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Pamilerin Jacob: There is a Metaphor for Everything

“I will never understand your absence
even if it speaks with my mother’s voice…”


it is raining here in my mother tongue

I have no clue          what that means
                           but I do know poets are obsessed
with the metaphor of sound          of language
of familiarity: you get too close to a word
& it attacks you…
it is raining here, & I am alone

in my chair          thinking
of your mouth          the metaphor of warmth
                           neck muscles nostalgic spasm
the last gift you gave me was a hickey
                           faded now into a scab
for the pecking of crows

                           this loneliness
                  is rougher than a saw’s
I will never understand your absence
even if it speaks with my mother’s voice

                           how to loosen your grip on my soul
without weakening fissures, how to scrub you
off my breath without hiccup I seek
the bliss of suffusion, as in please
kiss me in the rain one more time
before you disappear

I want to laugh whenever you say I love you
over the phone

all poets know the metaphor of loss
how the earth, happy to receive rain
is oblivious to the piecemeal erosion
of its face



that one time, at Dominos
we spread laughter atop pizza
because it tasted like dry bread, flavourless &
we sat, monitoring cameras monitoring
us. you wanted a kiss. but in
Nigeria, a woman could be arrested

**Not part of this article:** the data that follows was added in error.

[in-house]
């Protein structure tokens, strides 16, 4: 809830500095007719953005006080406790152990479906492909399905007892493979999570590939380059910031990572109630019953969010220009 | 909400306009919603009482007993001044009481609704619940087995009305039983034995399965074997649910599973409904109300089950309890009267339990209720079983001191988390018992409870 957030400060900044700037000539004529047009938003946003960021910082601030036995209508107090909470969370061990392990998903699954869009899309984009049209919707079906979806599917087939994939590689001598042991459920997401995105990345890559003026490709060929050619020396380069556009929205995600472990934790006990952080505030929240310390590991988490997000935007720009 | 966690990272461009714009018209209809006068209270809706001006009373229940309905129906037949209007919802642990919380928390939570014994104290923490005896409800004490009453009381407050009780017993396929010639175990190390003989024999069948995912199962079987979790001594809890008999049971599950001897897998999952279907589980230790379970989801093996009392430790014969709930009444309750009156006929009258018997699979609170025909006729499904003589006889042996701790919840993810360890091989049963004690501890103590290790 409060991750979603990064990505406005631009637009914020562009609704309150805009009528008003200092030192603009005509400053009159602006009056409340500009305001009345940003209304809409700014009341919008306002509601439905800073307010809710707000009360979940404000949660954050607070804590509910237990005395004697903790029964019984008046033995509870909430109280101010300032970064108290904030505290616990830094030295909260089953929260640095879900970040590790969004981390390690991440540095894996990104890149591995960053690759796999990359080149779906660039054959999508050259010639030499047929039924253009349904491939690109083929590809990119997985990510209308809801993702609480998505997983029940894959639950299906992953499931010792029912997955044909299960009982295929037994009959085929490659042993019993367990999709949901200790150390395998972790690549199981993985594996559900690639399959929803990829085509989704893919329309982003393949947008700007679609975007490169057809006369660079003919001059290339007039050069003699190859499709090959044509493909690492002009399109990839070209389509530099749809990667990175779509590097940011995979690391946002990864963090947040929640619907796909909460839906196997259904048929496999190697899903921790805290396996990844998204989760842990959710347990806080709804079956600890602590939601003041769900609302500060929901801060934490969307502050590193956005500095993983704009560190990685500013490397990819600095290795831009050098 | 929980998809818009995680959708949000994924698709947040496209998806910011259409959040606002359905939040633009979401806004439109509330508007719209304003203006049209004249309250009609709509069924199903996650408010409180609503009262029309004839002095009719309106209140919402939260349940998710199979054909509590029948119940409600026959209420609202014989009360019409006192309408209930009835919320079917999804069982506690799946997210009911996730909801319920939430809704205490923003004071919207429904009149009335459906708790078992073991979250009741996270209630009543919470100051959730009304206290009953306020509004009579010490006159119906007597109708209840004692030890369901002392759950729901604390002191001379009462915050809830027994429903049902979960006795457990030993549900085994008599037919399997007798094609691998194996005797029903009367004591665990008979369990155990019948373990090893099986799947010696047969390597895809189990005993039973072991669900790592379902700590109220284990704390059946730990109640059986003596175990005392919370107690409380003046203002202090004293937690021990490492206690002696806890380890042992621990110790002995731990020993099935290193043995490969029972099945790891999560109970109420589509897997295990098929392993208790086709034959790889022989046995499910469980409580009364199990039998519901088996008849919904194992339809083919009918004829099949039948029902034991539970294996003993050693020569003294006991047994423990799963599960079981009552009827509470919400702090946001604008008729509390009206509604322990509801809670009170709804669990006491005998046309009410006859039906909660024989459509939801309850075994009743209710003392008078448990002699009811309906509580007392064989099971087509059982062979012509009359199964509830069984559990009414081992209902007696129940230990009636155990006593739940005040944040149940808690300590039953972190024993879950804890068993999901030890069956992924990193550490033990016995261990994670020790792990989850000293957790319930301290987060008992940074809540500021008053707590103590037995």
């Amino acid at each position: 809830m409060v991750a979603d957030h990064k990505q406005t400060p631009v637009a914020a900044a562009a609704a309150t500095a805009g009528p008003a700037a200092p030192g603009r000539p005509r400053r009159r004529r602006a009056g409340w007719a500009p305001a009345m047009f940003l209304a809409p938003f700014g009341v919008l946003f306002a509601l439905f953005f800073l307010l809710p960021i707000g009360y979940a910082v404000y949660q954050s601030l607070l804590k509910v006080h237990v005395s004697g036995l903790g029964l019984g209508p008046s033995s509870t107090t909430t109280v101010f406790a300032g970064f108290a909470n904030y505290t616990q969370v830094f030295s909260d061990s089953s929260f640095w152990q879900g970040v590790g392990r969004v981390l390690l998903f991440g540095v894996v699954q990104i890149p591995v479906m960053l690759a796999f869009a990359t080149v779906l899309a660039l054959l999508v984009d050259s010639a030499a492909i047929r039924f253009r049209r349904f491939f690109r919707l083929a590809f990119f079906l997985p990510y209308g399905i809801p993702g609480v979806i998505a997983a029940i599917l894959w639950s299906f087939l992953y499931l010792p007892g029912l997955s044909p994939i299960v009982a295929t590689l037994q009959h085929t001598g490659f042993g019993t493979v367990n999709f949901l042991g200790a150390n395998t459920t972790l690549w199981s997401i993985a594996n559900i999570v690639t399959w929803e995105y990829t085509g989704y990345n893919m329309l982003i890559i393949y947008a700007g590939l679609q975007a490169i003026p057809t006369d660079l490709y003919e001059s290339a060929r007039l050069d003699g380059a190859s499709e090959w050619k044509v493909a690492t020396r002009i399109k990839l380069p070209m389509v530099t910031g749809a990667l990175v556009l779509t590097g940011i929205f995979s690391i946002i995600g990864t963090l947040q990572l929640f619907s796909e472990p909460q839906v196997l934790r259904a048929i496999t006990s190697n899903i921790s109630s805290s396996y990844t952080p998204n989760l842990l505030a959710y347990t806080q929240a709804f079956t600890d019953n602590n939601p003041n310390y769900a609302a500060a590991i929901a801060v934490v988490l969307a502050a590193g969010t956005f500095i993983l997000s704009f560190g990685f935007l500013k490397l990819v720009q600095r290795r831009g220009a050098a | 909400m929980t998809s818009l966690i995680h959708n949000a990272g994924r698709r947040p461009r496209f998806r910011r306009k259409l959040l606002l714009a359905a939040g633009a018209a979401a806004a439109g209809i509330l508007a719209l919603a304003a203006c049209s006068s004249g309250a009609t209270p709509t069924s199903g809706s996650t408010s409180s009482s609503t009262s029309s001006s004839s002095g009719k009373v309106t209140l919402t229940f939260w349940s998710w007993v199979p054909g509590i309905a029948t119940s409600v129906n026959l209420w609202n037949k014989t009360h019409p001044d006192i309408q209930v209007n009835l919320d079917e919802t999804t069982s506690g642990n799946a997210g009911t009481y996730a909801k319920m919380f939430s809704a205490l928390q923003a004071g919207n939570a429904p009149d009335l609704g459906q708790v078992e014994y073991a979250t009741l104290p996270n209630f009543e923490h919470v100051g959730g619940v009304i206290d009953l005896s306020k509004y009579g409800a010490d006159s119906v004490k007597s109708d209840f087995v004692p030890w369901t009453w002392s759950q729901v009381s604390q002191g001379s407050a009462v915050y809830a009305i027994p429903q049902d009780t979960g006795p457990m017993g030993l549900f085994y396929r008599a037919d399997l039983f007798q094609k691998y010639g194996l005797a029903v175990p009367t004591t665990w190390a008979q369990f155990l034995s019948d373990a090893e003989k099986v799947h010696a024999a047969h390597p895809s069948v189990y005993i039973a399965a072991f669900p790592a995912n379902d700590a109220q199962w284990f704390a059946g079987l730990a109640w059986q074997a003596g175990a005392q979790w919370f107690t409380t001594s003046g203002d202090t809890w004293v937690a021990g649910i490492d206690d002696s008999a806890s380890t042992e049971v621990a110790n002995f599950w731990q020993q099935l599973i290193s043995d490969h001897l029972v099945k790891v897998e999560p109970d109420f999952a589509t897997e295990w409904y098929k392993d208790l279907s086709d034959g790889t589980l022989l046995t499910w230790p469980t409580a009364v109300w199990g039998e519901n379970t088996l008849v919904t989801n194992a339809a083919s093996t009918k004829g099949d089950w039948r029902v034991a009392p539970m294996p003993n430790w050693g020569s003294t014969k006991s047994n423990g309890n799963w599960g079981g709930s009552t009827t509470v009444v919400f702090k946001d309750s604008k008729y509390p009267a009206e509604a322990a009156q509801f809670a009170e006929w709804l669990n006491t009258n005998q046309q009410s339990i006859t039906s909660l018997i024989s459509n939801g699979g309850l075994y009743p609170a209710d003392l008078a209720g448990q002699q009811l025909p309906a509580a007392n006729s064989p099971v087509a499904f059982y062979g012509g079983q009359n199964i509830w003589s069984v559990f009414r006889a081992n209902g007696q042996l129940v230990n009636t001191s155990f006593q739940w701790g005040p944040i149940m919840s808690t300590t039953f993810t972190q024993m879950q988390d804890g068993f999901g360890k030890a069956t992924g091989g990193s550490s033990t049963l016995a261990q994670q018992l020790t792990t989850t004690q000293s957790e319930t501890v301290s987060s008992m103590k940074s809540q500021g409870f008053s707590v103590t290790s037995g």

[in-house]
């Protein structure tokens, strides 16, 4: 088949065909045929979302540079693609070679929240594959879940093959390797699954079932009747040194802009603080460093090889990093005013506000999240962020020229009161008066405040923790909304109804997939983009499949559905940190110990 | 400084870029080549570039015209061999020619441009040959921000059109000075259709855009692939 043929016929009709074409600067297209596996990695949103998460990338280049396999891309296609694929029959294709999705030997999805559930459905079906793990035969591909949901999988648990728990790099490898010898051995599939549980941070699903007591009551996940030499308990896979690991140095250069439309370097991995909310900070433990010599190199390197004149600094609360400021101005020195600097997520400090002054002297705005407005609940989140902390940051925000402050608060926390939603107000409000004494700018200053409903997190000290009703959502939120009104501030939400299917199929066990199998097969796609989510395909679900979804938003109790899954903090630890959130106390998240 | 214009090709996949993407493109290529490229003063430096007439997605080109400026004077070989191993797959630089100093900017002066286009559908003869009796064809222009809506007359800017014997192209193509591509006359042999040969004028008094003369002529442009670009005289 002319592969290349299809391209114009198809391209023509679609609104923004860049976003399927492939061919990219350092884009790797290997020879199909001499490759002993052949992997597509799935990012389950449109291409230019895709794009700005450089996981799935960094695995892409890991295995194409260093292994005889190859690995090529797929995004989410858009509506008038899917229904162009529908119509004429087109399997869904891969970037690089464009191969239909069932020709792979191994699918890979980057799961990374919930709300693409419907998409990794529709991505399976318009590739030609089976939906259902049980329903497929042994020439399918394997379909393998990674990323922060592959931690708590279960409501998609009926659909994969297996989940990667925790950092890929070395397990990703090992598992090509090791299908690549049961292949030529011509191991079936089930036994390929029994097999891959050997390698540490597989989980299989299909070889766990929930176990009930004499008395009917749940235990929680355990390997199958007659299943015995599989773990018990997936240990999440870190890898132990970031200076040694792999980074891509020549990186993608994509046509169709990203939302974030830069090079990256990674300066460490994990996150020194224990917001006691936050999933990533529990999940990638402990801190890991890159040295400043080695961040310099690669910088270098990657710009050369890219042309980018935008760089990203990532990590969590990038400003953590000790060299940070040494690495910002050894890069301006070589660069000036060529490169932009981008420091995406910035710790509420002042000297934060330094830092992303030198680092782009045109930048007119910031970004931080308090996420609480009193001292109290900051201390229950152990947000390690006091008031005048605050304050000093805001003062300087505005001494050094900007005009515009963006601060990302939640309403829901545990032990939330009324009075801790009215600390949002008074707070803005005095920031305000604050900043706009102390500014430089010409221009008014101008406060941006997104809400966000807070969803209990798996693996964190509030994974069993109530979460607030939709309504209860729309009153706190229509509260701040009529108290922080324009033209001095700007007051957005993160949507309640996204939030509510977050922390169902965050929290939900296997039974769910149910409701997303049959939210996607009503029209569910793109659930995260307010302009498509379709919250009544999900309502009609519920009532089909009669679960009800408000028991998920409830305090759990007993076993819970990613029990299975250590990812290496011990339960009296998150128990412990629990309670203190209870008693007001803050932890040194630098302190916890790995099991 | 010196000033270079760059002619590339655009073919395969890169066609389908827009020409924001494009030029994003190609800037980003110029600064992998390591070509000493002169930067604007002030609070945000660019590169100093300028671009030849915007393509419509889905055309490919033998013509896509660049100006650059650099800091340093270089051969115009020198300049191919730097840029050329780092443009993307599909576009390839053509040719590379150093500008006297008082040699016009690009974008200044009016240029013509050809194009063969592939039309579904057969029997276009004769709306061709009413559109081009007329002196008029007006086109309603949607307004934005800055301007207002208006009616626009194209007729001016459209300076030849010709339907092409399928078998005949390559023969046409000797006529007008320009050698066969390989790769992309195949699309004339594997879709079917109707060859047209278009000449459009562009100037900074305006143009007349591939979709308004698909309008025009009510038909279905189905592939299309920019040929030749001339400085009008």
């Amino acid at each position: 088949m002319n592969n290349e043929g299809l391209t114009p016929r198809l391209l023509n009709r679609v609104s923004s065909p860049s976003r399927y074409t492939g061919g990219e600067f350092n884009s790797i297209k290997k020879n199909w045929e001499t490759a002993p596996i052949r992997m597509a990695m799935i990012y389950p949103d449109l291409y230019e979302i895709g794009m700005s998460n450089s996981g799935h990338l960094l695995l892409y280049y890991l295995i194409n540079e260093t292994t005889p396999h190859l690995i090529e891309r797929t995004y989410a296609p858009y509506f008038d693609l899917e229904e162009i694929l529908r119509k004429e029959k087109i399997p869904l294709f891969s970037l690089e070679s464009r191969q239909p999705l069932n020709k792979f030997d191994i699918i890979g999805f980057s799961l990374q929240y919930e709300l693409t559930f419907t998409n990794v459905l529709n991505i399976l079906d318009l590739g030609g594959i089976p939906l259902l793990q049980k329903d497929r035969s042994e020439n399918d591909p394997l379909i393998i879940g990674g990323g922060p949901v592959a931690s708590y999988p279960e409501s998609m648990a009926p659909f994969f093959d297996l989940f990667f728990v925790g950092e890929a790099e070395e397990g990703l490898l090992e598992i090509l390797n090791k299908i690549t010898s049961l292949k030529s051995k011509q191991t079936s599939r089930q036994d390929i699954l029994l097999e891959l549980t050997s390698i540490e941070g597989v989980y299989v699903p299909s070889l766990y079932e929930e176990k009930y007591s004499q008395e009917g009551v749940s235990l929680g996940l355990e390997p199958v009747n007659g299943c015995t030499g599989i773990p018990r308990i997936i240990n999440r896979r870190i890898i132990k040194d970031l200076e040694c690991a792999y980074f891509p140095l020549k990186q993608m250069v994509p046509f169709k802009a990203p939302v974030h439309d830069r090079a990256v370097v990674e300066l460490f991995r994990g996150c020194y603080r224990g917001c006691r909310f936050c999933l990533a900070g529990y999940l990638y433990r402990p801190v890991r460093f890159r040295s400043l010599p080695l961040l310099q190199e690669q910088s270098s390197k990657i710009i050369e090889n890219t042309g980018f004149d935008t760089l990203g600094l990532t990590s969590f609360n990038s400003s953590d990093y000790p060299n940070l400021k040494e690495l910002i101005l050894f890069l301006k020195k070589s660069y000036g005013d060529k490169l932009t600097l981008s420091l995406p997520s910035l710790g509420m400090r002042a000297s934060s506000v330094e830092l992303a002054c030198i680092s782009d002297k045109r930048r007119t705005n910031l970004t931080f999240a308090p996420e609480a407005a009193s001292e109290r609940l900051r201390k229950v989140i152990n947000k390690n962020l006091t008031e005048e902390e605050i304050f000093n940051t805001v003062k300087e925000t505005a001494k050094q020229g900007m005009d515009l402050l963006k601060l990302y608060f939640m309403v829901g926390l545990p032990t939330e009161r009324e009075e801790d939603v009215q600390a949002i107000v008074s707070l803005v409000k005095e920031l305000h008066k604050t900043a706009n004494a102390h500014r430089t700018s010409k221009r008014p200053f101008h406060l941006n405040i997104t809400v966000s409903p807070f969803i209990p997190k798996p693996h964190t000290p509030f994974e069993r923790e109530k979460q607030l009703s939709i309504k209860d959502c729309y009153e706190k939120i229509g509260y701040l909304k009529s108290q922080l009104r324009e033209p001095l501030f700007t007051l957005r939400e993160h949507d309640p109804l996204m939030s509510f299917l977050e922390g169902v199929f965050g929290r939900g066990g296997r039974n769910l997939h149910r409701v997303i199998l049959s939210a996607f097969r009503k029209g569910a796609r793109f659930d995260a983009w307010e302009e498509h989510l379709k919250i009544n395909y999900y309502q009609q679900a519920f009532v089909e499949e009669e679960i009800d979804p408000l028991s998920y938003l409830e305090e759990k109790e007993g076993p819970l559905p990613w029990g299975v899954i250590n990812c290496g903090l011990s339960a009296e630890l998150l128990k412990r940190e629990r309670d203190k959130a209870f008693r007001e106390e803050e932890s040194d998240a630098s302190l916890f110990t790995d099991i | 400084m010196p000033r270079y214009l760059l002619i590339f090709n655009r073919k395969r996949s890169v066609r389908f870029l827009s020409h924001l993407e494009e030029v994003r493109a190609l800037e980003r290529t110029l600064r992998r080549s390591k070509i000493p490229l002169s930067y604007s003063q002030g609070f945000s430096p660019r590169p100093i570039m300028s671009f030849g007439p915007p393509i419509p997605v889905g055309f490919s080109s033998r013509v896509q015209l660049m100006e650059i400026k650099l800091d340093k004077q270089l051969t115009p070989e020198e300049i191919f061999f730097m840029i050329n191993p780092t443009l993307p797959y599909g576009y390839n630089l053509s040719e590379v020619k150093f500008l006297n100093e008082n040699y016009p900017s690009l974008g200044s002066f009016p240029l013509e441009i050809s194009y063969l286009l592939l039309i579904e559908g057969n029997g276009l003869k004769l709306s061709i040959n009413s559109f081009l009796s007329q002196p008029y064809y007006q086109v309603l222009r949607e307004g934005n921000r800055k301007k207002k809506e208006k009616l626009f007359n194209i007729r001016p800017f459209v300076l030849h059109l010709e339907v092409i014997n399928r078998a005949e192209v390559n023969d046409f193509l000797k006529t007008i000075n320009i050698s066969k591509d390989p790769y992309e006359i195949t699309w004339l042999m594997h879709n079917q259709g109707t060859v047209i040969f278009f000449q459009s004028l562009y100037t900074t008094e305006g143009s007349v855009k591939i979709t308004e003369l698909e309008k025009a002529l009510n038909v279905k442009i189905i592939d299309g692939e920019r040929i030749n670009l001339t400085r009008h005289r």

for being too happy for owning her body
I fed you pizza slices instead. safety
first.                                     but your desire
                                    could take no fetters.

you—unhinged sound, ballooning in
my thorax—went straight for my right thigh
& tapped twice with your fingers

awakening me.



how perpendicular I am to

munching always the hem
of despair                            with shaky teeth                   I

know sadness like lungs know air sadness
so thick it froths in the ears                            everything

I love is dying—my body parallel
to healing—all my years spent

staring at joy                            the way roots gaze
at the soil after being exhumed

from the earth

Poems © Pamilerin Jacob
Image by Daria Nepriakhina from Pixabay

Pamilerin Jacob
Pamilerin Jacob
Pamilerin Jacob is a Nigerian poet whose poems have appeared in Barren Magazine, Agbowo, Dwarts Magazine, Burning House Press, & forthcoming in Rattle. He was shortlisted for the Ken Egba Prize for Festival Poetry 2017 & made the winning list of PIN Food Poetry Contest 2018. Author of Memoir of Crushed Petals & Gospels of Depression; he is a staunch believer in the powers of critical thinking, Khalil Gibran’s poetry & chocolate ice-cream. Reach him on Twitter @pamilerinjacob

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